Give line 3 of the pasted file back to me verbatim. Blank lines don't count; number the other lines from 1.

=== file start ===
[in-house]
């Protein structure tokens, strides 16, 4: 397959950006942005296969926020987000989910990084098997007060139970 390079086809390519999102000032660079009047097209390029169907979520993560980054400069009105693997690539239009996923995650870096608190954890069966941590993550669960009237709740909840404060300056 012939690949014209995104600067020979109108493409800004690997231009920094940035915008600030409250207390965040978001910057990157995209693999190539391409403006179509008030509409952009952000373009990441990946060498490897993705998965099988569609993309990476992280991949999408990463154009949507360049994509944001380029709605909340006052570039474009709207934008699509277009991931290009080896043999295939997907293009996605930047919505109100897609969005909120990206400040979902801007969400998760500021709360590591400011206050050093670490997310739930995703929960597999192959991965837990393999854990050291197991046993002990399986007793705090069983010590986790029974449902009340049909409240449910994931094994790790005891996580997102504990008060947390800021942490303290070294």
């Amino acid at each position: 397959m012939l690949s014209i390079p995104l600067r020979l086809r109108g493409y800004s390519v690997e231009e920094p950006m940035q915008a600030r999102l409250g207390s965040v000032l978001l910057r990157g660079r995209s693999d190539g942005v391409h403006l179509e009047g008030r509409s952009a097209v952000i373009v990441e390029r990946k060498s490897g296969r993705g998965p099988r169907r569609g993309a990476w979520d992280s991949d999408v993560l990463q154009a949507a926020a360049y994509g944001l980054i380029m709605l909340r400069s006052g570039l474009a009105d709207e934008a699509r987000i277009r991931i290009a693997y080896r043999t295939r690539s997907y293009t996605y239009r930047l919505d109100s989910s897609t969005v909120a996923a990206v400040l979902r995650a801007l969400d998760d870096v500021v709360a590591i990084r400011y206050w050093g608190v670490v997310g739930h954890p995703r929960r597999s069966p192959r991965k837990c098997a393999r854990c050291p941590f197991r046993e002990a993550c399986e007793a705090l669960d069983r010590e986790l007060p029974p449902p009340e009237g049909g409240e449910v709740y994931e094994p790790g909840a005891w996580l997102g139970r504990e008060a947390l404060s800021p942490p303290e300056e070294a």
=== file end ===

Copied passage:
């Amino acid at each position: 397959m012939l690949s014209i390079p995104l600067r020979l086809r109108g493409y800004s390519v690997e231009e920094p950006m940035q915008a600030r999102l409250g207390s965040v000032l978001l910057r990157g660079r995209s693999d190539g942005v391409h403006l179509e009047g008030r509409s952009a097209v952000i373009v990441e390029r990946k060498s490897g296969r993705g998965p099988r169907r569609g993309a990476w979520d992280s991949d999408v993560l990463q154009a949507a926020a360049y994509g944001l980054i380029m709605l909340r400069s006052g570039l474009a009105d709207e934008a699509r987000i277009r991931i290009a693997y080896r043999t295939r690539s997907y293009t996605y239009r930047l919505d109100s989910s897609t969005v909120a996923a990206v400040l979902r995650a801007l969400d998760d870096v500021v709360a590591i990084r400011y206050w050093g608190v670490v997310g739930h954890p995703r929960r597999s069966p192959r991965k837990c098997a393999r854990c050291p941590f197991r046993e002990a993550c399986e007793a705090l669960d069983r010590e986790l007060p029974p449902p009340e009237g049909g409240e449910v709740y994931e094994p790790g909840a005891w996580l997102g139970r504990e008060a947390l404060s800021p942490p303290e300056e070294a």